It felt good to be out in the light. Something about the theatre's dark had given her a sudden urge to relocate.
One quick elevator ride later, and she was with Scout. He was leaning on a railing, looking out at the still-life amusement park, its roller coasters depowered and its various whirl-and-puke attractions neither whirling nor puking. She stepped up next to him quietly, assuming a place on the railing as well, propping up one leg against it.
"Colorful, huh?" she observed. "Bet it'd look cool in motion."
"Ah, right, you don't have fun," Emily smirked to him. "Y'know, if we end up in town more than today, I should drag your ass back here in daylight. Roller coasters can be exciting, I'm told. Always wanted to try riding one. I'm sure it doesn't compare to stalking wild zebra or whatever it is you do in the forest, but you never know..."
"...why do you two keep doing this?"
"This," Scout repeated, gesturing to the fun park. "Trying to make me do human things."
"Uh. That'd be because you're human, Scout. This is one of those A to B logic things--"
"I'm not. I'm dead. I'm something else."
"Something you don't want to be, yes? I'm pretty sure we covered that ground."
The boy had no reply to that, likely because it was true. Instead he resumed gloomily looking at the kiddie funpark.
"Y'know, you don't get to have it both ways," Emily chided. (Scout needed a guiding hand, but a firm one. She'd decided that days ago.) "Either you're some 'graarghraafllesnarl!' beastie of the Winter Court that tears things apart on a whim, or you're an aspiring human who wants to do what it takes to man up. Dancing around in the middle's worked well for you so far -- 'I'm not a wolf' letting you stay true to your code, 'I'm not a human' letting you avoid anything uncomfortable. You can be whichever you feel like. Well, I'm not gonna allow that anymore, got it?"
...did.. Scout just smile? It was a brief flash. Maybe it was just the glaring lights of the mall.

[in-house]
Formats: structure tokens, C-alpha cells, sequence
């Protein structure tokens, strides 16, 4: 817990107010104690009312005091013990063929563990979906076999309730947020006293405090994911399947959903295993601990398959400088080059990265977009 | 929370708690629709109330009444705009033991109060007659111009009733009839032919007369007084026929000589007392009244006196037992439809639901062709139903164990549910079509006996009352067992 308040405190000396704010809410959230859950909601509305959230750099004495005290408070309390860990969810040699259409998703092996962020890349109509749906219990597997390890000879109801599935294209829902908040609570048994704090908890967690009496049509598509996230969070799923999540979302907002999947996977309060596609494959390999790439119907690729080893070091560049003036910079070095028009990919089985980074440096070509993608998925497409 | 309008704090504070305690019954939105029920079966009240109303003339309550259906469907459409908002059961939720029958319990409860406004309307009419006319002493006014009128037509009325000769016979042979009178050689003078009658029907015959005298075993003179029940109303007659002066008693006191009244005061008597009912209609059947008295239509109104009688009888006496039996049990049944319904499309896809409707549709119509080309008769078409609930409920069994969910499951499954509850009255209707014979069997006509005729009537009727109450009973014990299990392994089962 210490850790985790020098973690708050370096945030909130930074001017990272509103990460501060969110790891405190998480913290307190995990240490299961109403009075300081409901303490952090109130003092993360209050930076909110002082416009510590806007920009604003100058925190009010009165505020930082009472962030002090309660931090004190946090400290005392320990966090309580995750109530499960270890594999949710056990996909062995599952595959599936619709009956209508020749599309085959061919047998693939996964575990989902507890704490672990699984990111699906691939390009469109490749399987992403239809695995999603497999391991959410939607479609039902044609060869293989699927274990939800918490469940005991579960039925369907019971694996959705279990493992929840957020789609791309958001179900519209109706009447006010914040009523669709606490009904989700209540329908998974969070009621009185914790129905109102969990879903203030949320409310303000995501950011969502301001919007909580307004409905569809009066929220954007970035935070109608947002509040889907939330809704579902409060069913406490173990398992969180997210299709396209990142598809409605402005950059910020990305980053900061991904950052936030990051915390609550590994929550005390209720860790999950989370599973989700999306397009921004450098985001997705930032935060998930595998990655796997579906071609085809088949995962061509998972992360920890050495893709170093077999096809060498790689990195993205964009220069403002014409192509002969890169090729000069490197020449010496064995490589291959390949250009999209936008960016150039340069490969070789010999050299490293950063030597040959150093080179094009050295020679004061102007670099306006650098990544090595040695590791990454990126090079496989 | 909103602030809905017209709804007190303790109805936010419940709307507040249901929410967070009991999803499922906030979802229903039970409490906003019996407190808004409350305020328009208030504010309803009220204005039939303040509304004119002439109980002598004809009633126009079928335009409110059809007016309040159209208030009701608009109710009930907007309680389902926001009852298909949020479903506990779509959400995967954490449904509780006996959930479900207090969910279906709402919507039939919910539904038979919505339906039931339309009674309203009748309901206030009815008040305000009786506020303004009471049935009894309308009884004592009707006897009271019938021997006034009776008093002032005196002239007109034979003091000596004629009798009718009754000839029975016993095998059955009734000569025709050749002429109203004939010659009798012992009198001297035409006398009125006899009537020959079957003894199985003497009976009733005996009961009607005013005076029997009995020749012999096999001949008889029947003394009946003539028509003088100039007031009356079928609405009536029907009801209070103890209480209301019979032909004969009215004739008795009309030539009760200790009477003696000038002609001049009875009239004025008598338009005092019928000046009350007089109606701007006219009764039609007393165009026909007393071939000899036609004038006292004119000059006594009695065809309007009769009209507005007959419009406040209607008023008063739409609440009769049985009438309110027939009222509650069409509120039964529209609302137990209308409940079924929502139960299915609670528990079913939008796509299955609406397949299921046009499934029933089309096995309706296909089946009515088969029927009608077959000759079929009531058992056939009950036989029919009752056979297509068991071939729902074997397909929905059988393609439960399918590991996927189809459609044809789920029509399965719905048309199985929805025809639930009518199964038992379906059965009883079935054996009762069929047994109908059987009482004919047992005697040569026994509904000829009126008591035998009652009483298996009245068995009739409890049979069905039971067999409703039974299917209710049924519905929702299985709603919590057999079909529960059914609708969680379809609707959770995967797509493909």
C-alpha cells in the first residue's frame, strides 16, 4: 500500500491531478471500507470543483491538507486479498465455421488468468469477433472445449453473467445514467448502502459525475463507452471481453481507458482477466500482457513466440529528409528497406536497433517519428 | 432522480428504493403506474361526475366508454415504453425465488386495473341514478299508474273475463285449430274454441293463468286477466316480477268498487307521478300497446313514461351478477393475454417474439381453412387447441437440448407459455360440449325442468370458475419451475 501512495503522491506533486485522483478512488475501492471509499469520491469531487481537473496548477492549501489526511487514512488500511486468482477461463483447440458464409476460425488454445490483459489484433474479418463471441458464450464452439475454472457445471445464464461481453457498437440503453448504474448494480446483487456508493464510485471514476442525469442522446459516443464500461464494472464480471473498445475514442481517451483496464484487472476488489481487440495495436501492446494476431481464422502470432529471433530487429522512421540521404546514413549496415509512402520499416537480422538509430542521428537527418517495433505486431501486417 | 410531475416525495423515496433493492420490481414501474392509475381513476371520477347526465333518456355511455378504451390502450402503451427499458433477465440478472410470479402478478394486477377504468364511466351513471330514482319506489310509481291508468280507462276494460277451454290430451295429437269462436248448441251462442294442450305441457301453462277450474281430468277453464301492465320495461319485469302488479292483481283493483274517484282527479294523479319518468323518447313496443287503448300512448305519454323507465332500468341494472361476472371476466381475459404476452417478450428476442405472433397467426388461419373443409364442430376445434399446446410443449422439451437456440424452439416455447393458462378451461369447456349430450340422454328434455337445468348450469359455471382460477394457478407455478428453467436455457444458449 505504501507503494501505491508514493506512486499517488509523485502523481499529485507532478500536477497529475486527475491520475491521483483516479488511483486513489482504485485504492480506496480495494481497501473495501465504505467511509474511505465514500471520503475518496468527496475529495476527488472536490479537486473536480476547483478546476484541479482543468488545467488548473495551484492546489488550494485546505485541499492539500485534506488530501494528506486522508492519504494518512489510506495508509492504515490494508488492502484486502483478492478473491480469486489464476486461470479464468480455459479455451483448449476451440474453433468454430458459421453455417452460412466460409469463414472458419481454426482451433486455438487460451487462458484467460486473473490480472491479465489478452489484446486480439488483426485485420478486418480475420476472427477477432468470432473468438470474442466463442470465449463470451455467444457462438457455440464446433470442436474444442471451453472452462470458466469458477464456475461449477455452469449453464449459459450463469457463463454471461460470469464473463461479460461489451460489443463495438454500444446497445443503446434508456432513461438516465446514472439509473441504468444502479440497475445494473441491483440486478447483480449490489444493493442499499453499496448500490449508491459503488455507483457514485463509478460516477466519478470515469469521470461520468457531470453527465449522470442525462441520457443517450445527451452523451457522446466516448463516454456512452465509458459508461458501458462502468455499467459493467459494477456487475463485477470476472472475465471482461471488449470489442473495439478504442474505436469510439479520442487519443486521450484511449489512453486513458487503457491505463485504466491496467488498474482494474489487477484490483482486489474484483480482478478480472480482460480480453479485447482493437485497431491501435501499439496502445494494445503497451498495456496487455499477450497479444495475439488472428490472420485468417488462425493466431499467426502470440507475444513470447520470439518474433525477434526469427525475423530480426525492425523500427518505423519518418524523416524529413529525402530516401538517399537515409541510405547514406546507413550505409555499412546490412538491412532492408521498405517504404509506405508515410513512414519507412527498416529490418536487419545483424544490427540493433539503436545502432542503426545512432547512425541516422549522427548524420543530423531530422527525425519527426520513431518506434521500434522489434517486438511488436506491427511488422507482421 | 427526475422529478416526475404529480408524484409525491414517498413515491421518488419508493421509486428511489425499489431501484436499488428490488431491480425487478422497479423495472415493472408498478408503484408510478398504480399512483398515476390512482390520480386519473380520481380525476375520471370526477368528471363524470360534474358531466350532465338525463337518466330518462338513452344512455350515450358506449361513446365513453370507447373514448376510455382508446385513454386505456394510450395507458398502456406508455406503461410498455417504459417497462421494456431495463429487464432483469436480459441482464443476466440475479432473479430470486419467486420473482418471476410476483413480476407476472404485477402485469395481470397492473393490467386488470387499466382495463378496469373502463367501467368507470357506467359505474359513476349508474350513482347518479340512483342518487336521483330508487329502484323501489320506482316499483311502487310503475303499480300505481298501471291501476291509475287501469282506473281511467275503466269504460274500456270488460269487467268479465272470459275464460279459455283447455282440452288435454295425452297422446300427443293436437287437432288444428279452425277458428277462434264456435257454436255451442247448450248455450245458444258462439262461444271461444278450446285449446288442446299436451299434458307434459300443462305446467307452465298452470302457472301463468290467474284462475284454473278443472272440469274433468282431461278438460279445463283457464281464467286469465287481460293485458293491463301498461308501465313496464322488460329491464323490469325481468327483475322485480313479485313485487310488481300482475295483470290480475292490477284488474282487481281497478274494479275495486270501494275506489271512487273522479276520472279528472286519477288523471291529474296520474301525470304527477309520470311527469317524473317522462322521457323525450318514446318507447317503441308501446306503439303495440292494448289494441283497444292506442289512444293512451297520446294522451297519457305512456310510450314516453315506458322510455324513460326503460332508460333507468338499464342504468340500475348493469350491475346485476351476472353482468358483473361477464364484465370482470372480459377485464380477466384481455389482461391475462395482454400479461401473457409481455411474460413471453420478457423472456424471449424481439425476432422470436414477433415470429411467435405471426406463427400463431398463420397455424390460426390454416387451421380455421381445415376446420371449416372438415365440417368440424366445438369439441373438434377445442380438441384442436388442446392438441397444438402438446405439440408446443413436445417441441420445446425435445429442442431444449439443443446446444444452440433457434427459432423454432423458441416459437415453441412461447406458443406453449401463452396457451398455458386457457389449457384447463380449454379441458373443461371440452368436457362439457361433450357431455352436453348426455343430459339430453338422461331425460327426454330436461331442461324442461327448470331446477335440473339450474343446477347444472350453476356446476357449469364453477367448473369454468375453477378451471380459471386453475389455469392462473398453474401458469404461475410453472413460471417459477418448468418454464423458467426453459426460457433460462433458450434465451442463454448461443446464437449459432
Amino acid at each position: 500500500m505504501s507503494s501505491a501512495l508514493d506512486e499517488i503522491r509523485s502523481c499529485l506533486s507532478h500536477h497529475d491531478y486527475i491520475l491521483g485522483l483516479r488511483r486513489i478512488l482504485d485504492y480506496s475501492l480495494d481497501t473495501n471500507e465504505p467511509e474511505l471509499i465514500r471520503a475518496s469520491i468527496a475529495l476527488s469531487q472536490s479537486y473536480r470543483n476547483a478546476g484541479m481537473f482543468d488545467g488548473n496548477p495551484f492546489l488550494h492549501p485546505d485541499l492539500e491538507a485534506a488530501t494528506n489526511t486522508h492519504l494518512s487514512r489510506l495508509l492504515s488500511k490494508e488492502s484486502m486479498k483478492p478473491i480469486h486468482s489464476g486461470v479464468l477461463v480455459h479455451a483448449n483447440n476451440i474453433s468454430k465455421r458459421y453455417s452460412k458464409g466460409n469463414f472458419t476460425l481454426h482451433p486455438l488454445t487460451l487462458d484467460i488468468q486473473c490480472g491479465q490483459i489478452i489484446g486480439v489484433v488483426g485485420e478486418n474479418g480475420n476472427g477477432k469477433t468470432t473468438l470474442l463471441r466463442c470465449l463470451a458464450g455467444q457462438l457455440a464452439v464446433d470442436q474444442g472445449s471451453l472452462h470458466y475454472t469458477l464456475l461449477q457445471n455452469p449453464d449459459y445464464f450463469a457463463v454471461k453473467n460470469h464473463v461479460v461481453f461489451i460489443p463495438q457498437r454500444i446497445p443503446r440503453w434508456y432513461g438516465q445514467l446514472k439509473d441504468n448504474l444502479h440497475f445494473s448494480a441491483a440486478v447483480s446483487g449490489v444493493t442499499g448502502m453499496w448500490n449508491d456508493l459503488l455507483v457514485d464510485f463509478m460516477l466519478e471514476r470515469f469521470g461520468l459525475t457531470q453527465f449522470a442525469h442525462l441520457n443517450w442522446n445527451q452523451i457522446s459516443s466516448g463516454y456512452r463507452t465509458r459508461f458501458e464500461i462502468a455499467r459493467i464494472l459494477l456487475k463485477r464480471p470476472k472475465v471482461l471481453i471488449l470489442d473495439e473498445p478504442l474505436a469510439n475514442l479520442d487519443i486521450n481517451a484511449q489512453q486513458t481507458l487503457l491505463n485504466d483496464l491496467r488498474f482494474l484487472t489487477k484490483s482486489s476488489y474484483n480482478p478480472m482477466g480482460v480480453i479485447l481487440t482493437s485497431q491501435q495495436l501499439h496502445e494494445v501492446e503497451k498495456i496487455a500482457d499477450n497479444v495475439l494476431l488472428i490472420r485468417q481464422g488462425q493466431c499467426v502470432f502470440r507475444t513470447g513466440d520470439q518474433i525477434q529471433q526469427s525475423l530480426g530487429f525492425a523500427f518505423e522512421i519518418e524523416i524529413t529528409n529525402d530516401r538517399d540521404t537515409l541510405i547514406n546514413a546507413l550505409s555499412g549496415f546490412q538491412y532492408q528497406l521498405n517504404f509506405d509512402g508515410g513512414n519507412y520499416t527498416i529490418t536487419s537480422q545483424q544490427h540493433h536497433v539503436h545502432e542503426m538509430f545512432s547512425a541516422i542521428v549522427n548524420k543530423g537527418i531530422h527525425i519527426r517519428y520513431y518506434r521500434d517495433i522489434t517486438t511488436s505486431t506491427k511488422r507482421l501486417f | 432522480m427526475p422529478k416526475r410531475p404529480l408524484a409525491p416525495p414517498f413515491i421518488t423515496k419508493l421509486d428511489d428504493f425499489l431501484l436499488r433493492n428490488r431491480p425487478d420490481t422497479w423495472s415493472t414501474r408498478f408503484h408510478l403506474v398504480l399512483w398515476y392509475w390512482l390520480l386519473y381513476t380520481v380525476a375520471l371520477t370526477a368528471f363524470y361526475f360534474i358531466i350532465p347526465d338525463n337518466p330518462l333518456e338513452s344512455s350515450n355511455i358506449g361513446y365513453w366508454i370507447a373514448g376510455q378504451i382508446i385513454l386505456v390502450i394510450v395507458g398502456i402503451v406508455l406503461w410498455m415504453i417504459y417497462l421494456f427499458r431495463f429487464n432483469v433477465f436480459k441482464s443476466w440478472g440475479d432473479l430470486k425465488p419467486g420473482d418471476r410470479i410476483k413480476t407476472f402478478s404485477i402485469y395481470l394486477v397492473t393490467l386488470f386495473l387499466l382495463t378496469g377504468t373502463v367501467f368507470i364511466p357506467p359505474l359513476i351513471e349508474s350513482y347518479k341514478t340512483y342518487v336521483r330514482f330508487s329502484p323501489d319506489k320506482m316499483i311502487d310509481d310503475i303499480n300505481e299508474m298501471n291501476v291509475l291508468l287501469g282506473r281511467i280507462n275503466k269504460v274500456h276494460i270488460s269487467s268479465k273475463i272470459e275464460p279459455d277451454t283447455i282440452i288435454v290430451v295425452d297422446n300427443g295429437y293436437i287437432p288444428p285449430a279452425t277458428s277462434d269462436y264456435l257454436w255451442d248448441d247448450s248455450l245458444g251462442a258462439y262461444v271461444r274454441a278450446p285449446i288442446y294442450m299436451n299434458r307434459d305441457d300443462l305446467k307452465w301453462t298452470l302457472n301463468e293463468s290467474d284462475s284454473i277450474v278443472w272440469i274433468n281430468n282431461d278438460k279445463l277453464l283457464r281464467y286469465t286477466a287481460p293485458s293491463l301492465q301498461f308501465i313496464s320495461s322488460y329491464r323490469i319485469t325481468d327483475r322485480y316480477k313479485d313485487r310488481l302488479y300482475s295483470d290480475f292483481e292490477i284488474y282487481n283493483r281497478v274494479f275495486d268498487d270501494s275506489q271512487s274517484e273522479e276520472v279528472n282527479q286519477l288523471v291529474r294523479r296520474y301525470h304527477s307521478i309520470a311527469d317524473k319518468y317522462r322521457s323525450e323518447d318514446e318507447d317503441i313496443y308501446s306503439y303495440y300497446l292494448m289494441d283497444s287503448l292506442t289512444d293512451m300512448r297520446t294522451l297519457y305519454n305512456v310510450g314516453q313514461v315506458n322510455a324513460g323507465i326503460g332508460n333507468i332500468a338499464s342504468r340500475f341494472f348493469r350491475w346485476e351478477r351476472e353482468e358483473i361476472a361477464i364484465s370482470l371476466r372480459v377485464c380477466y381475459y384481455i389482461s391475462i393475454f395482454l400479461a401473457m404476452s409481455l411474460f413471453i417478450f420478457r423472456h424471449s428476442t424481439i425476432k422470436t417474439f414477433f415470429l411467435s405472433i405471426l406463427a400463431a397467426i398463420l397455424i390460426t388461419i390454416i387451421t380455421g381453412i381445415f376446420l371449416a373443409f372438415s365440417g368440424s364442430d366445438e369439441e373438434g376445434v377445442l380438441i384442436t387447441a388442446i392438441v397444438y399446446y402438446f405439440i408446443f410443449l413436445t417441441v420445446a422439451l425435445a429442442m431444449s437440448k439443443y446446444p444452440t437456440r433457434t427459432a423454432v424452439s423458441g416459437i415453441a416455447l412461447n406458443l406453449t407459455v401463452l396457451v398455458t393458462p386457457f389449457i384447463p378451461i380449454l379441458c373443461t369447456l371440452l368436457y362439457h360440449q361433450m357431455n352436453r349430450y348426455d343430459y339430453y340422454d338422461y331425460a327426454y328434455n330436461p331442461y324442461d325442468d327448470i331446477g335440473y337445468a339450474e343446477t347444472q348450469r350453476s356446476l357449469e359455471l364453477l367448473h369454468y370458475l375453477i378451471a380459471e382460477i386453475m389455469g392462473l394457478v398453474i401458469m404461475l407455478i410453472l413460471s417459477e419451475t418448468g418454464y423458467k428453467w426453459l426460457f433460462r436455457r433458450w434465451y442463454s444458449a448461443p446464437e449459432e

"You're very different from Una," he said. "Similar, but different. Rougher."
Emily scoffed. "Yeah, well, we can't all be Little Miss Pretty Perfect Panties..."
"She's not like that. She hurts."
"Oh, really? Pull the other one, it's got bells on--"
"I'm serious. I'm always serious," he reminded her. "You shouldn't look down on her."
"...I don't. Honestly, she is a friend, I just... y'know. I'm just being flippant," Emily apologized, backing off. "Let's bring this back to you, okay? You want to be human, yes/no?"
"Yes." No pause, no hesitation, just confirmation from Scout.
Emily stepped away from the railing. "Then let's get your ass upstairs and engage in horrible, horrible movies with your fellow humans. I swear I'm gonna get you a life even if it kills me."
Scout didn't move. Not a muscle.
The young witch rolled her eyes. "Oi, let's get going--"
Not a command, not a rebuke, just... what had to be. Emily silenced quickly.
Something was wrong. She could feel it without knowing how or why. Scout had picked up on it before she had, that's why...
...nothing should move that quietly. Moving that quietly was almost like a siren's wail in and of itself. She could see the figures running at the glass doors, the only unbarricaded entrance to the mall, clearly pounding feet on pavement of the parking lot hard enough to leave dents. Gaunt figures, emaciated, horrible... and all bearing the same face...
Scout was in action a moment before she was, as before. He slammed his shoulder into a long bench, shoving it up against the doors just before they impacted, sending fractured chunks of safety glass into the mall. And THEN the howling was finally audible.